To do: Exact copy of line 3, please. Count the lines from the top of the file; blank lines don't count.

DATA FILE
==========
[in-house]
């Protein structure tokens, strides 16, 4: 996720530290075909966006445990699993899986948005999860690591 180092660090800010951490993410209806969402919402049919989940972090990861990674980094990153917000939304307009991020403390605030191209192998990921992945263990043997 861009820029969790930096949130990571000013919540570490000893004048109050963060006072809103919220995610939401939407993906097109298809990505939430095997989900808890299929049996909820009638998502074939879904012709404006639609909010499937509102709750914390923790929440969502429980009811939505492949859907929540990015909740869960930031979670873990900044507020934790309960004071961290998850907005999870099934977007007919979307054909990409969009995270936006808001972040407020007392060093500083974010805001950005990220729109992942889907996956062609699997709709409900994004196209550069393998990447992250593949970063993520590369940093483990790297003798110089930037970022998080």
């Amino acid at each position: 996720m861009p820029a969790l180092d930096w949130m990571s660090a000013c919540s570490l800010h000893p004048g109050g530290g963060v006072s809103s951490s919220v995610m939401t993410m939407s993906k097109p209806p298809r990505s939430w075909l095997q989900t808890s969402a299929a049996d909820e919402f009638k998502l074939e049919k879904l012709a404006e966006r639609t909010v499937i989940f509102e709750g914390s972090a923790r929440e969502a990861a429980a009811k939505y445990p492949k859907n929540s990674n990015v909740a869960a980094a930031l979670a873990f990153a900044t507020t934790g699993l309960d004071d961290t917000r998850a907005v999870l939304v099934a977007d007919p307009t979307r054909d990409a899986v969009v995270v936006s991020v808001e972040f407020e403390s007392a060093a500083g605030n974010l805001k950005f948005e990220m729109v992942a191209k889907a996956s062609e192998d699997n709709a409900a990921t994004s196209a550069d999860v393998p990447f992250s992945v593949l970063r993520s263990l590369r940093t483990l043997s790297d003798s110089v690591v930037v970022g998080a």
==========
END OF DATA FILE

């Amino acid at each position: 996720m861009p820029a969790l180092d930096w949130m990571s660090a000013c919540s570490l800010h000893p004048g109050g530290g963060v006072s809103s951490s919220v995610m939401t993410m939407s993906k097109p209806p298809r990505s939430w075909l095997q989900t808890s969402a299929a049996d909820e919402f009638k998502l074939e049919k879904l012709a404006e966006r639609t909010v499937i989940f509102e709750g914390s972090a923790r929440e969502a990861a429980a009811k939505y445990p492949k859907n929540s990674n990015v909740a869960a980094a930031l979670a873990f990153a900044t507020t934790g699993l309960d004071d961290t917000r998850a907005v999870l939304v099934a977007d007919p307009t979307r054909d990409a899986v969009v995270v936006s991020v808001e972040f407020e403390s007392a060093a500083g605030n974010l805001k950005f948005e990220m729109v992942a191209k889907a996956s062609e192998d699997n709709a409900a990921t994004s196209a550069d999860v393998p990447f992250s992945v593949l970063r993520s263990l590369r940093t483990l043997s790297d003798s110089v690591v930037v970022g998080a």